You can use this Keyword Planner option if you already have a list of keywords. You can either paste the list in the field or import it as CSV, TSV or plain text file. You can also use targeting and date range filters below the text field.
Here is an example of what you get when you hit Get search volume button. You can arrange the results when you click on the title of any particular column, for example, Avg. Monthly searches.
Now let’s see what each column means.
When you point the little icon on the left, you will see the average number of times people have searched for this exact keyword every month. This is a very good feature as you can see if the interest in any particular keyword is increasing or declining.
If there is not enough data, you will see a dash (-) This means that the keyword term is not popular, and nobody is searching for it.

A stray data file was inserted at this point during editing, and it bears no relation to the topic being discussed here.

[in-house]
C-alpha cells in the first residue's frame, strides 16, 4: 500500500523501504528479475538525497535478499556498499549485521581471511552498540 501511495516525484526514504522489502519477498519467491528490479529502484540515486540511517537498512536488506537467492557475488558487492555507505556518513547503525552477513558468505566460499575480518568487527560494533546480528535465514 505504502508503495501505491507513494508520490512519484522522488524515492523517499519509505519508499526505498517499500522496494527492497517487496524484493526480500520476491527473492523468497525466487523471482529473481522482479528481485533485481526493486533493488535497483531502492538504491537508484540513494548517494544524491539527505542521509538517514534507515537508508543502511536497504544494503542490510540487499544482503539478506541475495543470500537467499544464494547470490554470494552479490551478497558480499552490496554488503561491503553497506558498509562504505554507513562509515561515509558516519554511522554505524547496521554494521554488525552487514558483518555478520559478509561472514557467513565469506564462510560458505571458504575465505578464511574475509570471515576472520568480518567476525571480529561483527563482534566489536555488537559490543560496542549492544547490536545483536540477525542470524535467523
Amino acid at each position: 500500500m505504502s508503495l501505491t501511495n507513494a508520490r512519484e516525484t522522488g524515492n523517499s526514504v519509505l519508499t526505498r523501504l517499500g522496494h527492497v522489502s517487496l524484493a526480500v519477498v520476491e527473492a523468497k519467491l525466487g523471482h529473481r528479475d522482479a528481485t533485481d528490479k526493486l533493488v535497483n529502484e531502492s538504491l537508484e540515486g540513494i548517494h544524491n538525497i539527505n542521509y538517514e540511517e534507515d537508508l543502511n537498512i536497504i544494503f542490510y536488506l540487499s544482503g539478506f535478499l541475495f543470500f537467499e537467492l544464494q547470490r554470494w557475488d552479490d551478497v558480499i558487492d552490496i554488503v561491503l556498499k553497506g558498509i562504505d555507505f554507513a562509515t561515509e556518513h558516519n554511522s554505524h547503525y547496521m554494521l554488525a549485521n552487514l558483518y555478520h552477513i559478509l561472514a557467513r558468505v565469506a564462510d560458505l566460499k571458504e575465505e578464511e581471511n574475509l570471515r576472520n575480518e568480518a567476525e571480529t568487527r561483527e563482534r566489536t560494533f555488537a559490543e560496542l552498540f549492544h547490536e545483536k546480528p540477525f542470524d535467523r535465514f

The numbers on the right represent the average monthly searches based on the data for the last 12 months. The default settings are set to 12 months. You can choose a different date range from the menu on the left.
You can learn more about the average monthly searches on AdWords Help Center.
As stated before this is not the competition in organic Google results but the number of advertisers bidding on Google Adwords. But keep in mind Adwords advertisers competition usually correlates with higher competition in Google organic results.
Look at the example above. The competition for “yoga poses” is low because it isn’t a buying keyword. But look “yoga mat” it’s competition is high because many companies sell yoga mats.
The last 3 columns are only for Adwords Advertisers.